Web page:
Investment Company Act
Full conversions also raise several issues under the Investment Company Act.
The bank must ensure the exchange does not violate a provision that generally prohibits "affiliated persons" of a mutual fund from selling securities or other property to the mutual fund. Such affiliated persons would include a bank acting as fund adviser and would probably include any collective fund sponsored by the bank.
Other Investment Company Act issues relate to the status of the former collective fund as the "predecessor" of the proprietary fund. SEC rules generally require that a mutual fund's registration statement include financial statements and other information about a predecessor.
In addition, the bank may or may not wish to include information about the collective fund's past performance in the mutual fund's prospectus, sales literature, and advertisements.
Unfortunately, the rules do not deal with these Investment Company Act issues in the context of a conversion, and the SEC staff has not developed guidelines that apply in all cases.
Other Forms of Conversion
In a partial conversion, fiduciary accounts participating in a collective fund that wish instead to invest in a proprietary fund simply withdraw from the collective fund in accordance with the fund's normal withdrawal procedures and reinvest in the proprietary fund.
The collective fund continues to exist, though reduced in size, for fiduciary accounts unable or unwilling to switch to the proprietary fund.
Partial conversions occur more frequently in connection with common trust funds containing accounts that might incur adverse tax consequences if a full conversion were implemented, or accounts that lack someone in a position to give informed consent where required.
Perhaps the most attractive aspect of partial conversion is that it involves relatively few of the potential legal issues associated with the other forms. of conversion.
Investment by Collective Fund
The hub-and-spoke form of conversion essentially is a two-tiered arrangement in which an existing collective fund invests in a proprietary fund.
The main issues are fiduciary self-dealing and the extent to which the collective fund may invest in the proprietary fund under diversification requirements of Regulation 9 or ERISA.
In Trust Banking Circular No. 4 in 1976, the Comptroller's office made clear that a collective fund may invest in a mutual fund without creating an improper "delegation" of authority so long as mutual funds are a permissible investment under applicable law for all accounts participating in the collective fund.
However, Regulation 9 imposes a 10% limit on the amount of assets that a common trust fund (as opposed to other types of collective funds) may invest in a single mutual fund.
In Trust Examining Circular No. 19 issued in 1983, the Comptroller's office permitted common trust funds to invest up to 50% of their assets in any one "family" of mutual funds having the same investment adviser - as long as the amount invested in any one mutual fund did not exceed the 10% limit.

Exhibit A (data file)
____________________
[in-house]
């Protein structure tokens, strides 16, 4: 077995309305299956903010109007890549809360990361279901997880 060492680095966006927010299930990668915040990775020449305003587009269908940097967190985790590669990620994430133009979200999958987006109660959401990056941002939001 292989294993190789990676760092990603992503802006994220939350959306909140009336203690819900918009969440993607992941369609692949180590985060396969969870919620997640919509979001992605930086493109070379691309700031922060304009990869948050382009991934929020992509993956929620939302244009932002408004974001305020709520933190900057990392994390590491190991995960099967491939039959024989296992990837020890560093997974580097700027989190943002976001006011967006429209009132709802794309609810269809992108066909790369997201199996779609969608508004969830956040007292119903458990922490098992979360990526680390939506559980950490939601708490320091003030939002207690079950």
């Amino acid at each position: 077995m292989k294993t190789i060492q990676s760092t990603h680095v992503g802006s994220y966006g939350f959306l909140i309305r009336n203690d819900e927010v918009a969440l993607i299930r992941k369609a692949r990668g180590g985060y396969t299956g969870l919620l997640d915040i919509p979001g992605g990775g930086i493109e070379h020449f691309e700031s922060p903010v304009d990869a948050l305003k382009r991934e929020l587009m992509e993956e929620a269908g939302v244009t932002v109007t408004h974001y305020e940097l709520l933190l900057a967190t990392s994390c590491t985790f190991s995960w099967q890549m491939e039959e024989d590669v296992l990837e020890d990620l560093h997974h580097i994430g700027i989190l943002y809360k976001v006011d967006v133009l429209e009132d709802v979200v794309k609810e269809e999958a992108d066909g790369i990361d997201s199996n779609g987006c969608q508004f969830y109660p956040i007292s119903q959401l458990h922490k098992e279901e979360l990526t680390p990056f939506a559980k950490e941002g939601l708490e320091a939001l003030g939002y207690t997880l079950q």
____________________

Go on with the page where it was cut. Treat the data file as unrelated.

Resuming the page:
Other types of collective funds, such as those consisting solely of tax-qualified employee retirement plans subject to ERISA, are not subject to the common trust fund investment limitations described above.
ERISA requires that the investments of employee benefit plans and collective funds consisting of such plans be adequately diversified.
However, ERISA's legislative history makes clear that the diversification requirement may be satisfied even where a substantial portion of a plan's or a fund's assets are invested in an adequately-diversified mutual fund.
Fiduciary Self-Dealing Rules
A critical legal issue in any conversion is whether the bank can maintain its fiduciary obligations to the fiduciary accounts participating in the collective fund to be converted.
Traditional trust law principles applicable to fiduciary accounts not subject to ERISA generally prohibit fiduciary self-dealing. These rules, which are codified by the laws of many states, require that a trustee act solely in the interest of the trust beneficiaries.
A separate set of rules apply to accounts subject to ERISA.
A bank acting as trustee or investment manager of an employee benefit plan or a collective fund consisting of such plans generally is considered a "fiduciary" of those plans, as ERISA defines the term.
ERISA's fiduciary-responsibility rules require plan fiduciaries to carry out their duties and responsibilities solely in the interest of the plans for which they act, and to avoid engaging in various "prohibited transactions."
The prohibited-transaction rules include specific prohibitions against certain conduct by plan fiduciaries. These rules codify the basic elements of the self-dealing rules under trust law principles.
The self-dealing prohibitions are not absolute, however.
For non-ERISA accounts, transactions that would otherwise be impermissible are generally recognized as permitted if specifically allowed by law, the governing instrument, or court order. Another important exception applies where an adult competent beneficiary gives "informed consent" to the transaction.
ERISA also recognizes some exceptions from the otherwise absolute prohibited transaction rules.